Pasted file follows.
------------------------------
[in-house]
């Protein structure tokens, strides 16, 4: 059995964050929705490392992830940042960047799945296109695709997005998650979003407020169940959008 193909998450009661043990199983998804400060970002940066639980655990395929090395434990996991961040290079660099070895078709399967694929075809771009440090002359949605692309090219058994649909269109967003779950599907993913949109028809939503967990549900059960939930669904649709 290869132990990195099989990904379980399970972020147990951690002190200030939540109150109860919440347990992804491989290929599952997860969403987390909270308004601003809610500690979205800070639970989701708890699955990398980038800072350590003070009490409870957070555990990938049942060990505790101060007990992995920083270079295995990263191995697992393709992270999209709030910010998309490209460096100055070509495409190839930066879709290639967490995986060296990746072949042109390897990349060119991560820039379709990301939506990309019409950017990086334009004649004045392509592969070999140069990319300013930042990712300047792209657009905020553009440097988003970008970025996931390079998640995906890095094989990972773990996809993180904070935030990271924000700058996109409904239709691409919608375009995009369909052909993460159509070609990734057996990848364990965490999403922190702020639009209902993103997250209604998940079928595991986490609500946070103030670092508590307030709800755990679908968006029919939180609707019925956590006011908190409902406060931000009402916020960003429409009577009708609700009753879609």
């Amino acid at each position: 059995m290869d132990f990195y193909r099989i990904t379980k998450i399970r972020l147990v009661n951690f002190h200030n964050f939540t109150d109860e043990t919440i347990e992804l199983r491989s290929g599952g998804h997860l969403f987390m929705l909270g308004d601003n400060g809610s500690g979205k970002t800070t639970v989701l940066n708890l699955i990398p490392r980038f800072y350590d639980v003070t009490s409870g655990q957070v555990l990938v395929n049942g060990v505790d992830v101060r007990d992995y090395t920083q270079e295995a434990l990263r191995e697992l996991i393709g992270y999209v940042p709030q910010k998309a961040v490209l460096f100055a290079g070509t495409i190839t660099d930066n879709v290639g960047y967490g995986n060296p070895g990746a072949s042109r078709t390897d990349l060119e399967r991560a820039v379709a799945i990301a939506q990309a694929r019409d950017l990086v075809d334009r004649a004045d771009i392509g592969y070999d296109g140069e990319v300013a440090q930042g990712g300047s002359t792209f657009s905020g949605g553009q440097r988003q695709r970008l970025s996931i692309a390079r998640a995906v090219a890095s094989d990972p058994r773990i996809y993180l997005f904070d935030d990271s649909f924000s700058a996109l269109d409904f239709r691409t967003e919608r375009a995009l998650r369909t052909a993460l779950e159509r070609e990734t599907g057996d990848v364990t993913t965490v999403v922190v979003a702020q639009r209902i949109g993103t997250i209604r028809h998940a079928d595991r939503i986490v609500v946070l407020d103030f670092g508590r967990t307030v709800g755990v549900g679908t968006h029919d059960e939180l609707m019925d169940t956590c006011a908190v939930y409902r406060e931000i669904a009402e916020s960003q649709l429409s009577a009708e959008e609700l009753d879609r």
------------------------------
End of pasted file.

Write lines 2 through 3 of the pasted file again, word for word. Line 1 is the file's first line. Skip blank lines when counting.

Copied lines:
């Protein structure tokens, strides 16, 4: 059995964050929705490392992830940042960047799945296109695709997005998650979003407020169940959008 193909998450009661043990199983998804400060970002940066639980655990395929090395434990996991961040290079660099070895078709399967694929075809771009440090002359949605692309090219058994649909269109967003779950599907993913949109028809939503967990549900059960939930669904649709 290869132990990195099989990904379980399970972020147990951690002190200030939540109150109860919440347990992804491989290929599952997860969403987390909270308004601003809610500690979205800070639970989701708890699955990398980038800072350590003070009490409870957070555990990938049942060990505790101060007990992995920083270079295995990263191995697992393709992270999209709030910010998309490209460096100055070509495409190839930066879709290639967490995986060296990746072949042109390897990349060119991560820039379709990301939506990309019409950017990086334009004649004045392509592969070999140069990319300013930042990712300047792209657009905020553009440097988003970008970025996931390079998640995906890095094989990972773990996809993180904070935030990271924000700058996109409904239709691409919608375009995009369909052909993460159509070609990734057996990848364990965490999403922190702020639009209902993103997250209604998940079928595991986490609500946070103030670092508590307030709800755990679908968006029919939180609707019925956590006011908190409902406060931000009402916020960003429409009577009708609700009753879609």
């Amino acid at each position: 059995m290869d132990f990195y193909r099989i990904t379980k998450i399970r972020l147990v009661n951690f002190h200030n964050f939540t109150d109860e043990t919440i347990e992804l199983r491989s290929g599952g998804h997860l969403f987390m929705l909270g308004d601003n400060g809610s500690g979205k970002t800070t639970v989701l940066n708890l699955i990398p490392r980038f800072y350590d639980v003070t009490s409870g655990q957070v555990l990938v395929n049942g060990v505790d992830v101060r007990d992995y090395t920083q270079e295995a434990l990263r191995e697992l996991i393709g992270y999209v940042p709030q910010k998309a961040v490209l460096f100055a290079g070509t495409i190839t660099d930066n879709v290639g960047y967490g995986n060296p070895g990746a072949s042109r078709t390897d990349l060119e399967r991560a820039v379709a799945i990301a939506q990309a694929r019409d950017l990086v075809d334009r004649a004045d771009i392509g592969y070999d296109g140069e990319v300013a440090q930042g990712g300047s002359t792209f657009s905020g949605g553009q440097r988003q695709r970008l970025s996931i692309a390079r998640a995906v090219a890095s094989d990972p058994r773990i996809y993180l997005f904070d935030d990271s649909f924000s700058a996109l269109d409904f239709r691409t967003e919608r375009a995009l998650r369909t052909a993460l779950e159509r070609e990734t599907g057996d990848v364990t993913t965490v999403v922190v979003a702020q639009r209902i949109g993103t997250i209604r028809h998940a079928d595991r939503i986490v609500v946070l407020d103030f670092g508590r967990t307030v709800g755990v549900g679908t968006h029919d059960e939180l609707m019925d169940t956590c006011a908190v939930y409902r406060e931000i669904a009402e916020s960003q649709l429409s009577a009708e959008e609700l009753d879609r």